Many chefs and butchers say the minimum tenderloin length along the bone should be 2 1/2" on a porterhouse.  That is not a bad minimum.  The porterhouse steak in the pictures above has a piece of tenderloin that runs more than 3" along the bone!
     The short loin steak side of the bone was very large and it was cut at the start of the gristle streak end of the sirloin section.  This is the most flavorful part of the sirloin strip section.  Any farther into this section would require perforating the gristle streak, so it will be tender and to prevent shrinkage.

     As far as the thickness of a porterhouse steak is concerned a 3/4" thick porterhouse is usually found at casual restaurants and it does not always cook evenly.  A 1" to 1 1/2" thick porterhouse is considered to be an individual size portion steak at old school steak houses.  A 2" to 2 1/2" thick porterhouse steak is usually shared by two guests.

     Porterhouse Steaks are considered by many people to be the undisputed king of steaks!  Cook the steak to your preference, but do not overcook the steak, because a Porterhouse is not cheap.
     A steak that has black charred highlights is okay for some, but dark black charred beef that is cooked at too high of a temperature has been proven to be carcinogenic.  Some prefer lightly browned steak and some prefer dark brown steak.  Black charring to the point of being carbon cinders is not a good thing.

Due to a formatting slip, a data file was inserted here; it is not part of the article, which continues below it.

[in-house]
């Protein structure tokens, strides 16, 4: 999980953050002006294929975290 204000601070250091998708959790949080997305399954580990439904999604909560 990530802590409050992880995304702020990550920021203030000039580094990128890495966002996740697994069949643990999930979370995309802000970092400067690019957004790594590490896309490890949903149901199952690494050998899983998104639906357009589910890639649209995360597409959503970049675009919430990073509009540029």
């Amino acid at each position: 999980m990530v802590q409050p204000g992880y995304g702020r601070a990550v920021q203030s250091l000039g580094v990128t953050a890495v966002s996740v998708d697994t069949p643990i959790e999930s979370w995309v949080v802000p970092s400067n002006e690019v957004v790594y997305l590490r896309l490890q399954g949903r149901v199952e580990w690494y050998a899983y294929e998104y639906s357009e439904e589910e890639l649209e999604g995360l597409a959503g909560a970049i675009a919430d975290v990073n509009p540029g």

Roasted Cumin Cilantro Butter: 
     This recipe yields enough compound butter for 2 to 4 steaks!  
     Step 1:  Heat a dry sauté pan over medium/medium low heat.
     Add 2 teaspoons of ground cumin.
     Shake the pan constantly, till a strong aroma of cumin is released.
     Transfer the roasted cumin powder onto a plate to stop the roasting process.
     Step 2:  Place 2 ounces of chilled Unsalted Plugra Butter in a food processor.  (Plugra is the richest butter of them all!)
     Add the roasted cumin.
     Add tablespoons of minced cilantro.
     Add 2 pinches of sea salt.
     Add 1 pinch of white pepper.
     Add 1/2 teaspoon of rice vinegar.
     Step 3:  Pulse the food processor till the compound butter is well blended and the butter creams to a pale yellow white color.
     Step 4:  Use a spatula to transfer the cilantro butter into a star tipped pastry bag.
     Step 5:  Line a small baking pan with parchment paper.